by DAVID AXE
A smoldering civil conflict flared up in West Africa’s cocoa-rich Cote d’Ivoire following a disputed Nov. 28 presidential election. Incumbent president Laurent Gbagbo, representing the country’s south, contested the U.N.-certified victory of Alassane Ouattara, from the rebellious north. In 2002 and 2003, northern rebels and southern loyalists — also divided along ethnic lines — waged a bloody civil war, spurring the deployment of a currently 9,000-man U.N. peacekeeping force and lapsing into a tenuous peace.
The November election was meant to bolster the peace process, but in the wake of Ouattara’s widely-recognized victory, Gbagbo refused to cede power. Gbagbo’s security forces and allied armed groups have surrounded the Golf Hotel, where Ouattara and his lieutenants are protected by 800 U.N. troops and hundreds of loyal militia. Crackdowns on Ouattara supporters by government troops have killed a reported 200 people and wounded a thousand more.
“All dictators are alike and all dictators will not negotiate their departure — they are made to leave,” said Guillaume Soro, prime minister under Gbagbo and a Ouattara ally. But West African nations have been slow to use force. Despite an existing political framework and historical precedent for military intervention, Cote d’Ivoire’s neighbors prefer to negotiate for Gbagbo’s departure — a tactic that has not budged the stubborn, murderous incumbent. “The political option is the best,” said Nigerian army Col. Mohammed Yerima.
Besides the U.N., which already has troops on the ground, there are two main frameworks for regional military intervention. The 15-nation Economic Community of West African States, of which Cote d’Ivoire is a member, has prepared intervention plans. But the plans are on hold pending further negotiation.
America’s only military response to the Cote d’Ivoire crisis has been to send in a small advisory team to help the U.S. ambassador prepare for the potential evacuation of American civilians from the country.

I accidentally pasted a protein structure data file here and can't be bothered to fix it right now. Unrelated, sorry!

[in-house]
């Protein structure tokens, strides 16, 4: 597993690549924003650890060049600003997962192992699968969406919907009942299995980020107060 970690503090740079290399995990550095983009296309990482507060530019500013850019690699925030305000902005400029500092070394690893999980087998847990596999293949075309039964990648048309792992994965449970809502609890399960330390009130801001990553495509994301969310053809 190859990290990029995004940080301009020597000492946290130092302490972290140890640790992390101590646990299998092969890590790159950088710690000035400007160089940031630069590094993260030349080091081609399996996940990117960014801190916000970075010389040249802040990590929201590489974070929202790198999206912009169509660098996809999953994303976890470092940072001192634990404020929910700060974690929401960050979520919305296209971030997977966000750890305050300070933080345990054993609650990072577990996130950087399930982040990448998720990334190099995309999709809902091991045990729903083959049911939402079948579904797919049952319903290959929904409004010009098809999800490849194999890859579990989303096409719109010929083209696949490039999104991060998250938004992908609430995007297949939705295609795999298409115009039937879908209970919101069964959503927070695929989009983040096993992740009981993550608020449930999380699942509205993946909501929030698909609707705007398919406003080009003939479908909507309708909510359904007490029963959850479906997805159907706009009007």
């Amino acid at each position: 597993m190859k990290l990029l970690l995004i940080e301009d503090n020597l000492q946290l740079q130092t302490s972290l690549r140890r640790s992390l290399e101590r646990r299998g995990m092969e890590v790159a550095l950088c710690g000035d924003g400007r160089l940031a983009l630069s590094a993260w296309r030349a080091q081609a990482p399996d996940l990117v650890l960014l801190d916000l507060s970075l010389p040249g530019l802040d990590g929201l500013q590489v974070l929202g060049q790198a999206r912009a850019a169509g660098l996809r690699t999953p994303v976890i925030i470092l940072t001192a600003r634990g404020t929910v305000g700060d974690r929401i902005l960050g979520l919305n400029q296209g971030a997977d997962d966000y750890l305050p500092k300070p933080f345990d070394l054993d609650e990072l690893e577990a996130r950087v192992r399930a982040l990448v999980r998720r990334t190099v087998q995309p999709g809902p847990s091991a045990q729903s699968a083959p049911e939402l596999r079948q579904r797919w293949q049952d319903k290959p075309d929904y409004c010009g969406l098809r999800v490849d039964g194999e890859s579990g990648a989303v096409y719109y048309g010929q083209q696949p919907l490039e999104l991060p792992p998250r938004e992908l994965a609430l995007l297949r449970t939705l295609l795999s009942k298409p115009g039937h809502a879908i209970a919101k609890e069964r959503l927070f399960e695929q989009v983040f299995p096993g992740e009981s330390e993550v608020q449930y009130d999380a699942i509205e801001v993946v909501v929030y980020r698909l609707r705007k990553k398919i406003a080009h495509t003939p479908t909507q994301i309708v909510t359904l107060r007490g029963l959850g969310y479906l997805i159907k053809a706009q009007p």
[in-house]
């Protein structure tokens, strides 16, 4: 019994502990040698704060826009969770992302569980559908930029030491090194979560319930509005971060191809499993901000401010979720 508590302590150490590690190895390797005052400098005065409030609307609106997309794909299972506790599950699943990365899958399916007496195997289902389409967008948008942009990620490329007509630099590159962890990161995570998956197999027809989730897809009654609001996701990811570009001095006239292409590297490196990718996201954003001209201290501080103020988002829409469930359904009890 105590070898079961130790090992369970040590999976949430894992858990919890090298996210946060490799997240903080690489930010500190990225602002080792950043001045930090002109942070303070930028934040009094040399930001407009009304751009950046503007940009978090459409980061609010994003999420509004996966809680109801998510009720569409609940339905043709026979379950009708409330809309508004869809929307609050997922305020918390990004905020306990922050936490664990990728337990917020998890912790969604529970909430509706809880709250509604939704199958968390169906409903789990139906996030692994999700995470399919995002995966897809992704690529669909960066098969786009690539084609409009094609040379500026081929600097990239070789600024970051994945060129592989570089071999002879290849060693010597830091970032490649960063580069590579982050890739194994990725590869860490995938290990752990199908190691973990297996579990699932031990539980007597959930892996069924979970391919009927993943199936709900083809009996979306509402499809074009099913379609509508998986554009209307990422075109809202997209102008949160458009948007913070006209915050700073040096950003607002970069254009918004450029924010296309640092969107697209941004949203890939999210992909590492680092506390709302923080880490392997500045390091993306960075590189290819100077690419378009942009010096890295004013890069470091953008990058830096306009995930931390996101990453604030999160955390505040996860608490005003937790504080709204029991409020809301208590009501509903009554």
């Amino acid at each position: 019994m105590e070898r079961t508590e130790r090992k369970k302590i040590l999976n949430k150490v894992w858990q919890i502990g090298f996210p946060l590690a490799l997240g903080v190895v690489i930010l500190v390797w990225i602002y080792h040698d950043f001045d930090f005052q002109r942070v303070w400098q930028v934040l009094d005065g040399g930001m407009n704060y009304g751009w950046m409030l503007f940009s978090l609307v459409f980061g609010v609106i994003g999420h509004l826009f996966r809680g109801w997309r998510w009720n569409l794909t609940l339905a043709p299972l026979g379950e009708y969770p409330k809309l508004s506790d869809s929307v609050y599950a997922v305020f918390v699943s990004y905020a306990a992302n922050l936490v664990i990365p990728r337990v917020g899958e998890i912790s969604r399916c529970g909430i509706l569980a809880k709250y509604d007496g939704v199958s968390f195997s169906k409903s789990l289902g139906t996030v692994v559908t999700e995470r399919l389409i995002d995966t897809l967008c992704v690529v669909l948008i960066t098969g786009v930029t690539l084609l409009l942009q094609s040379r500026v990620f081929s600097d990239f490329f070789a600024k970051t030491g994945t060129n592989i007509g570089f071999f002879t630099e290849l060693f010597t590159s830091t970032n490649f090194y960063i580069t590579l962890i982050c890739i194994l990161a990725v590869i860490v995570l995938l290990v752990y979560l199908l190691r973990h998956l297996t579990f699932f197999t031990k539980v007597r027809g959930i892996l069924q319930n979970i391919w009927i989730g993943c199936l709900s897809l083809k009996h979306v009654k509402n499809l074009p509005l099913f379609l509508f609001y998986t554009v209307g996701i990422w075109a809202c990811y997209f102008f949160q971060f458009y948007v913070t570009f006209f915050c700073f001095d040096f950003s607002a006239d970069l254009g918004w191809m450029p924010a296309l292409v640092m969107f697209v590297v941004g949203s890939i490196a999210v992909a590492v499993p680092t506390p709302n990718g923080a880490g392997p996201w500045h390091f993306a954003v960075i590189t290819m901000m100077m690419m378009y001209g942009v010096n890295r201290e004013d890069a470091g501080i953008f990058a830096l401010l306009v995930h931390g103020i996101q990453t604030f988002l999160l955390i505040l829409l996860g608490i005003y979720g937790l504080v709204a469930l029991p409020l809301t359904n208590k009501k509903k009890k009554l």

In the 1990s, ECOWAS deployed troops — Nigerians and Senegalese, mainly — in order to tamp down in civil conflict in Liberia, Sierra Leone and Guinea-Bissau. The so-called ECOWAS Monitoring Group has come under fire for its shaky legal foundation (the ECOWAS treaty does not specify a military function) and for the dangers its troops pose to local civilians.
ECOMOG is one vehicle for West African intervention in Cote d’Ivoire. The other is the African Union. With significant U.N. and other international assistance, the A.U. has increasingly undertaken military missions in recent years — most notably in Somalia. The 5,000-man AMISOM mission in Mogadishu fields infantry and armor to defend the fragile, U.N.-backed Transitional Federal Government from Islamic forces. But the A.U., perhaps soured on the seemingly endless Somalia combat, has voiced its preference for diplomacy in Cote d’Ivoire.
While ECOWAS and the A.U. waffle, the U.N. digs in at the Golf Hotel. U.N. troops and their militia allies would “repulse and defeat” any attack, U.N. Special Representative Y.J. Choi said. But outside the fortifications, the U.N. has identified several alleged mass graves containing the bodies of murdered Ouattara supporters. Soro said his country is in a “civil war situation.”
If either ECOWAS or the A.U. musters the will to intervene, it will likely rely on the Nigeria and Senegal — West Africa’s major powers — for troops. But Nigeria, for one, is already deeply embroiled in fighting on its own territory. In recent weeks, Nigeria has stepped up combat operations targeting rebels and smugglers in the country’s oil-rich delta region. Observers fear elections scheduled for January could further escalate violence in Nigeria. That could potentially diminish prospects for a large-scale intervention in Cote d’Ivoire.